How Can Hiring Managers Successfully Hire Talent in a Competitive Space?

As of March 2017, the national unemployment rate stood at 4.5 percent. This is great news for the country, but there’s even better news for finance and accounting professionals in the Bay Area – an unemployment rate of less than 2.5 percent. That puts talented candidates at an advantage. Not only are they highly coveted by a range of companies, but their current employers also go to great lengths to retain them. We’ve worked with several candidates who turned down interviews with top companies because they had too many great interviews on their plate. Between work responsibilities, interview prep, and scheduling demands, the best recruits can’t accommodate all the interview requests they receive. During the past two years, BVOH has seen a significant increase in candidates receiving and accepting counter-offers from their employers. These candidates boast successful track records and have performed well at their companies, and their employers don’t let them go easily. They’ll offer raises, promotions, equity – anything to incentivize their best people to stay. In as tight a hiring market as the Bay Area, this creates a serious problem for hiring managers. Finding a candidate who has knowledge of their industry, the appropriate level of experience, and strong interpersonal skills is all but impossible. So how can hiring managers successfully hire talent in such a competitive market?

To Attract Candidates, Write Better Job Descriptions

While recruiting great candidates is tough, it’s certainly doable. People are always looking for the next great opportunity, so employers need to get them excited about the prospect of working for their companies. Candidates will make time in their schedules for opportunities that promise growth and new opportunities. The first step toward inspiring that excitement is writing a great job description. Postings that simply list technical requirements and salary details don’t grab a top-level person’s attention. They’re likely well-compensated already, and they’ve accrued stature and influence at their organizations. If they’re going to leave their jobs, they need a compelling reason.
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Example of a Senior Corporate Accountant job description from a BVOH client.
The best descriptions help people envision what it would be like to work for a company. If they can picture themselves in the role – what a typical day would look like, how they’d contribute to the overall organization, what challenges they might encounter – they’ll be motivated to apply. People want to know they’ll have an impact on the company, that they can help move the needle. You want to make it easy for them to get excited, easy to apply, and easy to say yes.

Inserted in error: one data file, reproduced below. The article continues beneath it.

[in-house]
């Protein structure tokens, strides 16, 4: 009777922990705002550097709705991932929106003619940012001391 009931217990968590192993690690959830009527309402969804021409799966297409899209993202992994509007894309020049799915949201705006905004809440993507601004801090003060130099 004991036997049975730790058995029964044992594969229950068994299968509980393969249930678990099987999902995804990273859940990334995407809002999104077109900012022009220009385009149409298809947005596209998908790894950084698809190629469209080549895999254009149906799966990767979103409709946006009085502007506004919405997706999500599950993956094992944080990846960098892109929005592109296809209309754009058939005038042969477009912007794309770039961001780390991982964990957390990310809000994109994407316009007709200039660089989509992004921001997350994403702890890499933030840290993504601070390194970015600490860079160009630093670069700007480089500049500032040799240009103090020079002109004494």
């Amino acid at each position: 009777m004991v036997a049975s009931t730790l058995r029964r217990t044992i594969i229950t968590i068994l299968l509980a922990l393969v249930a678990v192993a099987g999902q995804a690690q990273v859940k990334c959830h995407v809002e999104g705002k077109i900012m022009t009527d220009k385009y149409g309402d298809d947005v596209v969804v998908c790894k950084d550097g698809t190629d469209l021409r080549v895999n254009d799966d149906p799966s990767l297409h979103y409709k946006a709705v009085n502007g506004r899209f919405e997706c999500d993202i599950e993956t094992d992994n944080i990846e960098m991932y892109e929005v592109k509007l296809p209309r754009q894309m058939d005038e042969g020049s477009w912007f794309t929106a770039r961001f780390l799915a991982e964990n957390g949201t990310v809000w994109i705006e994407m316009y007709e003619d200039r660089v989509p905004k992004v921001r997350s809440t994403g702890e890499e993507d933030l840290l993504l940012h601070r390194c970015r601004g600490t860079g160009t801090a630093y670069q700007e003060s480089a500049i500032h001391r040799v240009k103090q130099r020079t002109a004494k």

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Example of a Senior Revenue Manager job description from a BVOH client.
Your content or marketing team can help with those efforts. As the hiring manager, you define the job requirements and compensation. But a content specialist can craft a job description that conveys what the company is about and what sets it apart. Their job is to pitch the organization to the public, so they’re well-positioned to make the case to potential hires. Enlist your content team to support your recruiting initiatives through the following strategies:

1. Tell a story.

Before your content specialist drafts the job description, meet with them to discuss the narrative. If you had only a few minutes with a prospect, how would you sell this job? List who they would work with, whether they’d present to the board on a regular basis, travel opportunities that might arise, and any other unique elements of the position. Think about how auto companies sell their cars. They don’t say, “The car has four wheels, six gears, and red paint.” Sure, those components are there. But the message is that this car will transform your life. It will turn a boring commute into a pleasure cruise, make you feel invincible. That messaging captures people’s attention. Sell prospective hires on the features, not just the nuts and bolts.

2. Use “so that” statements.

A great trick for writing job descriptions is using the phrase “so that” as often as possible. You want to connect each responsibility to the company’s broader goals. “You’re doing X so that the company can achieve Y.” It’s a simple but effective exercise. You’re connecting the dots for candidates who put a lot of stock in making an impact.

3. Include colorful language.

Although finance and accounting are more straightforward and numbers-oriented than say, marketing or copywriting, their job descriptions don’t have to be dry. This is where “so that” statements come in handy, but you should use colorful language as well. If you can get candidates to think about finance and accounting jobs in novel, exciting ways, they’ll see your company as standing apart from the rest. Effective job descriptions sound like they’re written by real people for real people. An overly corporate tone will not cut through the noise and make people want to work for you. By writing relatable, creative job descriptions, you’ll be uniquely positioned to compete for talent – even in an incredibly tight market.

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